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Quality data recording in Gaza, potentially evidencing genocide, frustrated by Israeli strikes – contravening International Court of Justice orders

On January 26, 2024 the world stood transfixed as the International Court of Justice (ICJ) issued six provisional measures for Israel to follow in its Gaza military operations. One of these has received scant attention: “The State of Israel shall take effective measures to prevent the destruction and ensure the preservation of evidence related to allegations of acts within the scope of Article II and Article III of the Convention on the Prevention and Punishment of the Crime of Genocide against members of the Palestinian group in the Gaza Strip.”

Israel appears to be violating this order through its attacks on hospitals, attacks that have severely disrupted what was previously a well-functioning and rigorous casualty recording system. Israeli forces must amend their rules of engagement to allow the rebuilding of this crucial capacity.

From the beginning of the war controversy has swirled around Gaza Ministry of Health (MoH) death numbers. Their most extreme detractors, including President Biden, dismiss them out of hand. Other, including myself, have defended them on the grounds that, in previous rounds of conflict, MoH figures turned out to be consistent with accounts slowly and painstakingly compiled by respected human rights organisations. Reportedly, the Israeli military itself takes the MoH figures seriously. Some critics even concede that in past conflicts they have been consistent with official Israeli numbers (Epstein, figure 1). This time, though, might be different.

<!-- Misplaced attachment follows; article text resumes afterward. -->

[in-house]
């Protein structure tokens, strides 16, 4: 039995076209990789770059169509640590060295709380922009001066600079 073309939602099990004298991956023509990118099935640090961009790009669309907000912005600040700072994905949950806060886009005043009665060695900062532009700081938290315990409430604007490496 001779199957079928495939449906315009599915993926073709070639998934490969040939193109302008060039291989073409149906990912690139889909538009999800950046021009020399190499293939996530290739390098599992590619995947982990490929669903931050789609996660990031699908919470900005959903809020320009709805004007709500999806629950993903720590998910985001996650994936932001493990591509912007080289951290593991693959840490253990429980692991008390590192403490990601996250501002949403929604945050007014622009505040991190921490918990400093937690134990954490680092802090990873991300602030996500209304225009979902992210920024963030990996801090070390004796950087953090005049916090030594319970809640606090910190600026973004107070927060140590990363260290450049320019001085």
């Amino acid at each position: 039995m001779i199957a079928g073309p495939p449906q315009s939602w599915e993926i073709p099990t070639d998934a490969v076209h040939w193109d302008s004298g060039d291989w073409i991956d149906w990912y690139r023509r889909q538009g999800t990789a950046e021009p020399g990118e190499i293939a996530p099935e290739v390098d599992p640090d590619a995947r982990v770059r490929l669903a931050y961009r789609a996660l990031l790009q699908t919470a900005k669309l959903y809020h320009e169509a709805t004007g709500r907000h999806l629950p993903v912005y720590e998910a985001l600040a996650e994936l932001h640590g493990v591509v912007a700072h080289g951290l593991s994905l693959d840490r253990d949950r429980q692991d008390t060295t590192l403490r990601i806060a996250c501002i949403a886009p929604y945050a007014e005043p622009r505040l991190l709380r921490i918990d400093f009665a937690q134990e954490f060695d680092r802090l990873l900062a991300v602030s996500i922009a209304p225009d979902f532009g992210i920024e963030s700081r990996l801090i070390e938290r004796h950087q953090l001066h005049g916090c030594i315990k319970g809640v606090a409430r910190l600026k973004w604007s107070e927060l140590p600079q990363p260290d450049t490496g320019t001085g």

The October 26 release by the MoH of a list of nearly 7,000 people it claims have been killed, complete with names, ages, sexes and ID numbers, was a watershed event in death-toll documentation for the Gaza war. The sheer detail packed into this data file immediately imbued it with potent credibility. Israel maintains the population register for Gaza so it can easily check the published ID numbers, which it originally assigned, to verify that these names were, in fact, real people. Living people wrongly put on the list would also eventually be exposed.

Further validation for the October 26 release comes from a comparison of the upward trajectory of the cumulative deaths per 1,000 of the Gaza population according to the MoH figures with cumulative deaths per thousand of UNOCHA staff; the two curves progress upwards almost in lock step for the first three weeks of the war. Still more validation comes from a comparison, made by the NGO Airwars, of named deaths. Airwars have recorded numerous specific incidents with named deaths listed on the MoH data file. Airwars finds that the MoH system captured 63% of named Airwars-identified deaths during the period covered by both sources (meaning Airwars is finding names of the dead that are not captured by the Gazan MoH).